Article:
/Kamala Harris’s Call for a Return to Busing Is Bold and Politically Risky

Kamala Harris’s Call for a Return to Busing Is Bold and Politically Risky

Denver children board a bus to travel to a non-neighborhood school in compliance with a court-order desegregation plan in 1969.
Photo: Bill Wunsch/Denver Post via Getty Images

When Kamala Harris upbraided Joe Biden in last week’s Democratic presidential debate for his history of anti-busing activism back in the day, it electrified audiences and made her the clear winner of the evening. The very direct confrontation worked in part because Harris was able to testify to her own experience as a beneficiary of busing as a child, and in part because Biden floundered in answering, lapsing back into states’-rights jargon about the evils of federally mandated busing. More than ever, it made Biden look like a walking political anachronism. He didn’t quite sound like George Wallace with his signature denunciations of “the asinine busing of little school children,” but it was a reminder that Obama’s veep was on the same side of the issue as every racist in America.

But Harris is now in danger of sounding anachronistic herself by calling for a renewed federal commitment to school desegregation along with the use of busing as a tool to achieve it:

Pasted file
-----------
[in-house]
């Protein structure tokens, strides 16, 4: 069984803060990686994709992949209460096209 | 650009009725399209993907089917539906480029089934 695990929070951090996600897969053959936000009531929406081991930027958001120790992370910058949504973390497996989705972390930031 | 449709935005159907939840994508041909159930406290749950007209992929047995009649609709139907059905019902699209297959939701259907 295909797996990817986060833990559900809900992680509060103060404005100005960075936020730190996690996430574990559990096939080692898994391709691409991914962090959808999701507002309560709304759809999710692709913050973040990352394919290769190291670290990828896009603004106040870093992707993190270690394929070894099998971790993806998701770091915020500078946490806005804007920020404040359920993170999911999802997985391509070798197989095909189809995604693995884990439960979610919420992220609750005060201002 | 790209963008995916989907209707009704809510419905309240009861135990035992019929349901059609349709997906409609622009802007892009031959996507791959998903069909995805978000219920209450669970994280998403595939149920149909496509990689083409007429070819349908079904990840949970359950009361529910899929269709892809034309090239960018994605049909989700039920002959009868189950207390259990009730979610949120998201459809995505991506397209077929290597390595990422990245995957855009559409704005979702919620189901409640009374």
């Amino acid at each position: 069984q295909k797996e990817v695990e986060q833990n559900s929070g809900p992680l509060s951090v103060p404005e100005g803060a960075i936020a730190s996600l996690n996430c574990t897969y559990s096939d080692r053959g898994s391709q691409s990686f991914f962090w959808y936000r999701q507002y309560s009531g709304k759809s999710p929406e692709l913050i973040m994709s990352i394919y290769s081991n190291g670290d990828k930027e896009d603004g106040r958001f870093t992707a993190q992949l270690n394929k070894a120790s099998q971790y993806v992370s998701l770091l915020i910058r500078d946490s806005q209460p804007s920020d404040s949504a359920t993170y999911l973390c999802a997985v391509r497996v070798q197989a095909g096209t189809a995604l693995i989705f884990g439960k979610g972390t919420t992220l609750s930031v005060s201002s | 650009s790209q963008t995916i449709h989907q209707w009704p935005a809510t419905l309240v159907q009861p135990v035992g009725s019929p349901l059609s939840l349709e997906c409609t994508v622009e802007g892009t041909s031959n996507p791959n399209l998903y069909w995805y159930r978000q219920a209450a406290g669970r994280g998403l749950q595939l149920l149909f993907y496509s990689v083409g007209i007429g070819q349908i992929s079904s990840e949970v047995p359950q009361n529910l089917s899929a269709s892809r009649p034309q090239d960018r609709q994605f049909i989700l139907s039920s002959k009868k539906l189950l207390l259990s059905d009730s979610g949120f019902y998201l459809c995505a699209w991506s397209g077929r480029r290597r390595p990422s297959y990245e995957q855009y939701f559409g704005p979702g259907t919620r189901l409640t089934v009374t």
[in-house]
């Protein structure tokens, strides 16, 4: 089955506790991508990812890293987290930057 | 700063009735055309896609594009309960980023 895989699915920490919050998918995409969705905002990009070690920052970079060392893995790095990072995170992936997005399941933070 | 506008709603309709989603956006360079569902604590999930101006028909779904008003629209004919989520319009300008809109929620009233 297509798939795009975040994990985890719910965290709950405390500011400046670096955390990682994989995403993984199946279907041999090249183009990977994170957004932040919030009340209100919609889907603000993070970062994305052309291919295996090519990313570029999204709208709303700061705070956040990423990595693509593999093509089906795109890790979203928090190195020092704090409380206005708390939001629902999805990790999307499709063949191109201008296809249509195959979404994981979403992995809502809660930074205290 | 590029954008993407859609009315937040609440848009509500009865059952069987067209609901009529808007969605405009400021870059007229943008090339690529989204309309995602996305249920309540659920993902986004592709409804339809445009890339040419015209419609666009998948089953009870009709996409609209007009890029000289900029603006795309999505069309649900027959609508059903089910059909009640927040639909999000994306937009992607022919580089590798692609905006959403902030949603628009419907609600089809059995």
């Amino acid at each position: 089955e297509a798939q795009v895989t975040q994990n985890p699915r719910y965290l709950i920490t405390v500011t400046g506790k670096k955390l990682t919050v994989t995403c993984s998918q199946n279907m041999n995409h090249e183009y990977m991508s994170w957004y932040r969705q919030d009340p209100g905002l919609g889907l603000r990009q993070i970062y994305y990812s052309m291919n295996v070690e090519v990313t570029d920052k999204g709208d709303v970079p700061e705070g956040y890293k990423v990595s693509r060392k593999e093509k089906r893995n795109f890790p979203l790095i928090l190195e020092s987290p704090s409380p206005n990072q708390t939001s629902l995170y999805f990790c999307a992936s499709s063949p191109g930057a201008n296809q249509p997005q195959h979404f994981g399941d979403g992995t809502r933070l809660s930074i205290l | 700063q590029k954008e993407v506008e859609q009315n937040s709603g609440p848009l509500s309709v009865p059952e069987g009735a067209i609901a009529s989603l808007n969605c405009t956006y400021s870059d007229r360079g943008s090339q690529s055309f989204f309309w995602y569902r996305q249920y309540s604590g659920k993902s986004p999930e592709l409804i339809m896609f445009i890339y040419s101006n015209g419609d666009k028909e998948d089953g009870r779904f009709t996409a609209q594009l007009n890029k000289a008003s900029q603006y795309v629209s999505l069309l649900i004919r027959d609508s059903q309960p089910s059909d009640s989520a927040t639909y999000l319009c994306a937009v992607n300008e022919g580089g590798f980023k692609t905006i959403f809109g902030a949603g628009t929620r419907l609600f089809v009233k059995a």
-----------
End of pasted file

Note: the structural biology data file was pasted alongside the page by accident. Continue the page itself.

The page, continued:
Sen. Kamala Harris (D-Calif.) is standing by her support for busing as an effective tool the federal government should use to help desegregate schools.

The 2020 presidential candidate doubled down on her busing comments Sunday in San Francisco after participating in the city’s Pride Parade, according to Bloomberg.

“I support busing,” she told reporters outside city hall. “Listen, the schools of America are as segregated, if not more segregated today than when I was in elementary school. And we need to put every effort, including busing, into play to desegregate the schools.”

Harris’s contention that schools are no more integrated than they were when she was bused in the late 1960s is well-founded, though its accuracy depends on how you measure segregation (by the percentage of isolated school populations, or by the percentage of nonwhite kids who attend majority-white schools). And the research literature continues to show that minority kids benefit from attending racially and economically integrated schools, sometimes quite significantly.

But there’s not much question that the drive to use busing and other unpopular involuntary methods to desegregate schools floundered over the years thanks to a combination of intense political opposition (with Biden’s own posture being a good and hardly unusual example) and the migration of white families out of the affected school districts. When it came to the prospect of cross-district integration of inner-city kids into suburban, majority-white schools (often across major political boundaries) — which was necessarily imposed by unelected judges — the will to persist was steadily eroded by adversity, as P.R. Lockhart recalls: